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Company cooperation could deliver blow to nematodes

Tom J. Bechman soybean field
BETTER RESISTANCE COMING: Someday soon, soybean varieties with improved nematode resistance could be available through companies cooperating and using Bt technology.
Hi-Tech Farming: Major ag players work together to move biotech trait targeted at nematode resistance forward.

Before this decade ends, you could have a new weapon to fight back against soybean cyst nematode. The goal is to develop next-generation Enlist soybeans with what will be known as the nematode-resistant soybean, or NRS, trait.

Two things make this development noteworthy. First, the NRS trait is a biotech trait. Second, three companies are cooperating on the effort. Corteva Agriscience and MS Technologies licensed the Enlist E3 soybean trait to BASF for development with the NRS trait in BASF germplasm. At the same time, BASF licensed its NRS trait to Corteva and MS Technologies for use in Enlist E3 soybeans.

Developers say the NRS trait will provide unprecedented protection against nematode pests in soybeans, including SCN. Protection against other types of nematodes may prove important outside of North America.

BASF is in its fifth year testing the NRS trait. So far, soybeans with this trait yield 8% more on average than today’s SCN-resistant varieties. Industry standards for resistance today are PI88788 and Peking resistance traits.

Agronomists note that even when this new NRS trait reaches the market, it will still be important to manage SCN with a planned approach. Learn more at corteva.com, mstechseed.com or agriculture.basf.com.

Familiar name returns

Maybe you planted Crow’s Hybrids in the past, or perhaps your father or grandfather did. Crow’s Hybrids launched in Milford, Ill., in 1935. The late Don Funk, grandson of Edward J. Funk, acquired the brand in the 1990s and took it to new heights, as he developed the Channel brand. Channel was later acquired by Monsanto, now Bayer.

Now, Crow’s Seed is back, relaunched by Outward Ag LLC in the eastern Corn Belt. Don Funk’s son Dan handles marketing for Outward Ag. He notes that Outward Ag has reestablished Midwest Seed Genetics in the central and northern Corn Belt and NC+ in the western Corn Belt. Michelle Vigna, leading the effort to relaunch Crow’s, says the goal is delivering the highest-quality seed possible simply and with a customer-first approach. Visit crows-seed.com.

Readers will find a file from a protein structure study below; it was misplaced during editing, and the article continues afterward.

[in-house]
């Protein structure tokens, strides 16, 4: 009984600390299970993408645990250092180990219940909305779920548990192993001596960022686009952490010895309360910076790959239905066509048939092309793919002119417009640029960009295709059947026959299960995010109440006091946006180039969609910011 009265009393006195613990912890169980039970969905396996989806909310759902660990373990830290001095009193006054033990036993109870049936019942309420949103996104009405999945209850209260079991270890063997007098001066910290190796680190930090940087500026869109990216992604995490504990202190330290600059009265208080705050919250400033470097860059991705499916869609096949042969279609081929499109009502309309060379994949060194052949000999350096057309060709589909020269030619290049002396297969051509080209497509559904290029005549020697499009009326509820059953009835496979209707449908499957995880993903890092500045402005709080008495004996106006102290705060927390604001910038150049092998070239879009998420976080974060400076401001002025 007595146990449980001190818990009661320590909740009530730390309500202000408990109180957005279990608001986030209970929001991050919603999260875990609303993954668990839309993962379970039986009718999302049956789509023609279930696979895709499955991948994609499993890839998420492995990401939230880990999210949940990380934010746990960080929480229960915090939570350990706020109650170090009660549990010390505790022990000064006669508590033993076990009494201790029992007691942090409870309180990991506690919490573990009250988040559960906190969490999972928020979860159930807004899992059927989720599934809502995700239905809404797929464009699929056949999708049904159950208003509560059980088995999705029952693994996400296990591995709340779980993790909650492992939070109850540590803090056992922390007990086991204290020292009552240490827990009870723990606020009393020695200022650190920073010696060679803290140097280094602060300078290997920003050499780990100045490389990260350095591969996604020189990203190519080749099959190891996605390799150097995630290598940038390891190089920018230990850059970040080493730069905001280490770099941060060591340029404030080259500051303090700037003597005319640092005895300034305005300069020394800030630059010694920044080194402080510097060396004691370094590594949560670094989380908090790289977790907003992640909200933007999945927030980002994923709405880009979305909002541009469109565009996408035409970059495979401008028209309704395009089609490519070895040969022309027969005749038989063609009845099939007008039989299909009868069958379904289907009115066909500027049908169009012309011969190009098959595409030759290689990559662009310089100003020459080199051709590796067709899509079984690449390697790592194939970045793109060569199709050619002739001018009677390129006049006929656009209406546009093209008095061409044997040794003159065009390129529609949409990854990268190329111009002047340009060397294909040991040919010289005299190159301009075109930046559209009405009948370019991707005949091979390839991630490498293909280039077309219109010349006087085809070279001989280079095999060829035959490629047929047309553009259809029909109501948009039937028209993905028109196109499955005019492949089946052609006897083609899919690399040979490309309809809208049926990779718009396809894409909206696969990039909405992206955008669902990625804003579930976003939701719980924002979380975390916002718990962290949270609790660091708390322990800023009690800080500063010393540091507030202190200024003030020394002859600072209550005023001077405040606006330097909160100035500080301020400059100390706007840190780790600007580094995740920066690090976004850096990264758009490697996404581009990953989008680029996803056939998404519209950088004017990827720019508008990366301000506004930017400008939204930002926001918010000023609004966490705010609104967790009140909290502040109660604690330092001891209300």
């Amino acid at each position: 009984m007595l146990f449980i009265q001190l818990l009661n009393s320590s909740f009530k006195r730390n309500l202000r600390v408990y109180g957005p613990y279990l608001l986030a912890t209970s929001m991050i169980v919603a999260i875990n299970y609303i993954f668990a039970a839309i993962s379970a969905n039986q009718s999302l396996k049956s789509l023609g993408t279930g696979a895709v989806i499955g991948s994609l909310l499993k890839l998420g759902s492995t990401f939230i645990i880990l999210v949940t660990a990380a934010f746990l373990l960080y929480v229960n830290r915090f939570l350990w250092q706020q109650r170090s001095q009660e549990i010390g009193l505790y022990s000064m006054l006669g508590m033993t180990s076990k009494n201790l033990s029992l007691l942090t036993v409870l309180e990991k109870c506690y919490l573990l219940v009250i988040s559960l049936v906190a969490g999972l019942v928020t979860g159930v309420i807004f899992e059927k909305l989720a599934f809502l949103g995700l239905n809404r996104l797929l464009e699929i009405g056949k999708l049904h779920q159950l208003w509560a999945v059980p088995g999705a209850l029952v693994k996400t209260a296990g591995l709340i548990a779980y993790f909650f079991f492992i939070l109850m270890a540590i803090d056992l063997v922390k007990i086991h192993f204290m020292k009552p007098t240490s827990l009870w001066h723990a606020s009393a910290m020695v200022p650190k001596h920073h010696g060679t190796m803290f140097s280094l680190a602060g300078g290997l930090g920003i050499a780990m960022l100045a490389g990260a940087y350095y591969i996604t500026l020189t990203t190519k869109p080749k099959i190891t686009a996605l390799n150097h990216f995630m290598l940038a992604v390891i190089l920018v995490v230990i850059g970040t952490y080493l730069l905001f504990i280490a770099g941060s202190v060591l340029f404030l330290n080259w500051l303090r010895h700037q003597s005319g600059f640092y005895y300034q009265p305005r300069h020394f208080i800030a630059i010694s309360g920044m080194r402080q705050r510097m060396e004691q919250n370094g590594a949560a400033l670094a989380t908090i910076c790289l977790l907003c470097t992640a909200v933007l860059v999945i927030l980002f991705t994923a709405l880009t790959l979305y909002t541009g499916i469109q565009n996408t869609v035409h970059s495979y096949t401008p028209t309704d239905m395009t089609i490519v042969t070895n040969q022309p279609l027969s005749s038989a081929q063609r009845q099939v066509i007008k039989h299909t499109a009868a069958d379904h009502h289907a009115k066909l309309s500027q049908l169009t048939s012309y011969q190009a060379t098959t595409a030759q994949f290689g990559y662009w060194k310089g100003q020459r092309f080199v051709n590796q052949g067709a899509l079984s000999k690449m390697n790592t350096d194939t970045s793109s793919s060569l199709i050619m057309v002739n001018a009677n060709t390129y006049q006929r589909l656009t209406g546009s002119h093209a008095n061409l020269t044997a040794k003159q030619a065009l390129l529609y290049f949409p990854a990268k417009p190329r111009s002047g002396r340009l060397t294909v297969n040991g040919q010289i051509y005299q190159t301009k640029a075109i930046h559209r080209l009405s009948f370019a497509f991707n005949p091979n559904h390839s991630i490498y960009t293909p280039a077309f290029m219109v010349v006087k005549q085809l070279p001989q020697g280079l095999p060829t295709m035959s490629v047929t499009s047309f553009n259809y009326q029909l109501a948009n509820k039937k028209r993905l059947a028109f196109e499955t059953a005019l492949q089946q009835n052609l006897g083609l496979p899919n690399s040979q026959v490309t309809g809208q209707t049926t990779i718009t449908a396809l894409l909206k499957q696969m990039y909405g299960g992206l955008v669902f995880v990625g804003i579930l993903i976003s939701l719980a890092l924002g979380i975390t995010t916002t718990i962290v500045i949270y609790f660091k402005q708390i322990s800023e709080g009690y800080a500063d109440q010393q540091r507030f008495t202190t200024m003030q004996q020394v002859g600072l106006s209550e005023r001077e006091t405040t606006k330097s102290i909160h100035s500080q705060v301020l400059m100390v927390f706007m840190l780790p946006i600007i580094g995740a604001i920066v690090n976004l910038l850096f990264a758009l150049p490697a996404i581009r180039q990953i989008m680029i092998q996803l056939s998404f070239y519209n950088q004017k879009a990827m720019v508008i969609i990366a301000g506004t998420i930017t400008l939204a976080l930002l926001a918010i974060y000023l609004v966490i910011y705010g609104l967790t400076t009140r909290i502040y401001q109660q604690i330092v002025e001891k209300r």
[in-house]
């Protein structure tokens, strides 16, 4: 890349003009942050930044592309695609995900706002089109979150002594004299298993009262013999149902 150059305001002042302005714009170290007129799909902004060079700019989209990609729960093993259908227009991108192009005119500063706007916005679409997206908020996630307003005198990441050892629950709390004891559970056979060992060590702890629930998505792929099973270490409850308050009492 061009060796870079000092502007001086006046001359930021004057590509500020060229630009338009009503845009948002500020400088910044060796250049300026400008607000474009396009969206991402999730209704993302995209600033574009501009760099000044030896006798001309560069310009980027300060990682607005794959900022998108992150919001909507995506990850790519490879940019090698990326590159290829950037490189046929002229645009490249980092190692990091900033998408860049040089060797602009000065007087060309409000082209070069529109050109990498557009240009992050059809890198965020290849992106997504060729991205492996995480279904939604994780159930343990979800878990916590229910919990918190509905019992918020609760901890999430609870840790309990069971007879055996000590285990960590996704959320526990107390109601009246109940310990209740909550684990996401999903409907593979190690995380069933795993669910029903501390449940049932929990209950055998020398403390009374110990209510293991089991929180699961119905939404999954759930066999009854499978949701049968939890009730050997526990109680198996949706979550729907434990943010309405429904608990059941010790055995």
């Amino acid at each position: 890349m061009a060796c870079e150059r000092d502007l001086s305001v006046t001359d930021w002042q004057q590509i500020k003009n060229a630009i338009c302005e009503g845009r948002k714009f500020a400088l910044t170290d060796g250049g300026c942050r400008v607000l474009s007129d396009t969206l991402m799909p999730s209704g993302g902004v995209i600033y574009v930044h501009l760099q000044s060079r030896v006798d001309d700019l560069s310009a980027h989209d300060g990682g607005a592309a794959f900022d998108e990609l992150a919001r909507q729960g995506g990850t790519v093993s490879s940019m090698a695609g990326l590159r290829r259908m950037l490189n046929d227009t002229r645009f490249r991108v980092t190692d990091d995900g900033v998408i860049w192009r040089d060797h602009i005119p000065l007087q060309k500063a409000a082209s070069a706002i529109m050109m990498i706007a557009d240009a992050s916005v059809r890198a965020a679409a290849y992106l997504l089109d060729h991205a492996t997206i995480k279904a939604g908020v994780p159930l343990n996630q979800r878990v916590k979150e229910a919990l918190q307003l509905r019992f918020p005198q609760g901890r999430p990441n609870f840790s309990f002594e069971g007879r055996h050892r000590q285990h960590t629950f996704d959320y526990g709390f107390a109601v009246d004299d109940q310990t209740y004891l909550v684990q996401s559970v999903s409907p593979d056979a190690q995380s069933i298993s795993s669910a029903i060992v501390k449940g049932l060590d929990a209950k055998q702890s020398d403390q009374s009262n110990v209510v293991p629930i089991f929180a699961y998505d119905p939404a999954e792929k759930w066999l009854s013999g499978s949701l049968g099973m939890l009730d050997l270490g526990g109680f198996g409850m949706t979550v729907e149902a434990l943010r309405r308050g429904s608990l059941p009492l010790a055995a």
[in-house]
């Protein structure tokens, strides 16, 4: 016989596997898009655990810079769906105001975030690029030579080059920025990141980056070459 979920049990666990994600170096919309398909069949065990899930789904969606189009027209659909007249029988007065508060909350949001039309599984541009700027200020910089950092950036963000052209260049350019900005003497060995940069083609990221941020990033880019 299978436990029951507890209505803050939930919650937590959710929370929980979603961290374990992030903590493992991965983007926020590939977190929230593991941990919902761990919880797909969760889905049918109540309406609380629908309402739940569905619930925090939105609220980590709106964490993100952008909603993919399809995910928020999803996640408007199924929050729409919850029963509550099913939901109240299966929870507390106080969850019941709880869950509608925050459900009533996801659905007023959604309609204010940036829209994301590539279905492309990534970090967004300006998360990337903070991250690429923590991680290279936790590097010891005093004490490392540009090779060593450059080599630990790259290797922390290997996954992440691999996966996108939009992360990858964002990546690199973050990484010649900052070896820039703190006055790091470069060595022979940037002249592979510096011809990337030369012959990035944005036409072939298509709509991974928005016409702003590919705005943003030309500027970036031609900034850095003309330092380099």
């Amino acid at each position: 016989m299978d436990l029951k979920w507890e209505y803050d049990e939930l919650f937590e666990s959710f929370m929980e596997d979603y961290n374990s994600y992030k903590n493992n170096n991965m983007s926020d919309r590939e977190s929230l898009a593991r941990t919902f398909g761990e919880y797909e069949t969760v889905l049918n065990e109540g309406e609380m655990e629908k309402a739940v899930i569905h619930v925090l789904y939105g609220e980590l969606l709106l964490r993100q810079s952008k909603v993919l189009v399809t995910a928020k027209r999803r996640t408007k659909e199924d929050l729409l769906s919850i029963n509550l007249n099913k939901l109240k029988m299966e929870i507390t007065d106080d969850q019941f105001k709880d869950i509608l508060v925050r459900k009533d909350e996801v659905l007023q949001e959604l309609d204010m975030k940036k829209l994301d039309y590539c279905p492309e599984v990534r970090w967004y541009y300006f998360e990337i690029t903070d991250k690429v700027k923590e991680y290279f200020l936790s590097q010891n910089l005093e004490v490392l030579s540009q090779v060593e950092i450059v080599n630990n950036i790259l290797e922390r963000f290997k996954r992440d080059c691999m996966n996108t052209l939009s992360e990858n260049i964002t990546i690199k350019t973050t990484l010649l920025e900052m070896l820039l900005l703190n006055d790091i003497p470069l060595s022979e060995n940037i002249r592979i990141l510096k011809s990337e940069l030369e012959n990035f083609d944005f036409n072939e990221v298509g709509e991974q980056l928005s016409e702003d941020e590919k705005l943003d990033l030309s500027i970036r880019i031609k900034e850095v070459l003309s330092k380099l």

3D attack on pests

Perhaps you grew up with a 3D viewer toy or have attended 3D movies, all of which seem more gimmicky than genuine. 3D BioSciences is so sure its 3D insect control technology is the real thing that the company was named for it. Its newest product, Pest-Kote, uses 3D-IPNS Application Technology, which employs a three-dimensional, immobilizing polymeric net structure that forms on body surfaces and traps insects in contact with the pesticide’s active ingredient.

Pest-Kote is billed as a multipurpose insecticide for use in food handling and processing facilities, and on indoor and outdoor food crops, ornamentals, turf, and even livestock and poultry facilities. Learn more at 3dbiosci.com.

New name in herbicides

Valent announces EPA registration for Maverick herbicide for corn. The company touts its broad-spectrum weed management abilities and the fact that it can be applied from preplant to over up to 18-inch corn as a postemergence application.

Maverick combines three different modes of action from existing herbicide families, which could make it an important tool to help fight weed resistance in tough weeds such as waterhemp, Palmer amaranth and marestail. It contains clopyralid from Group 4, mesotrione from Group 27 and pyroxasulfone from Group 15. See valent.com.

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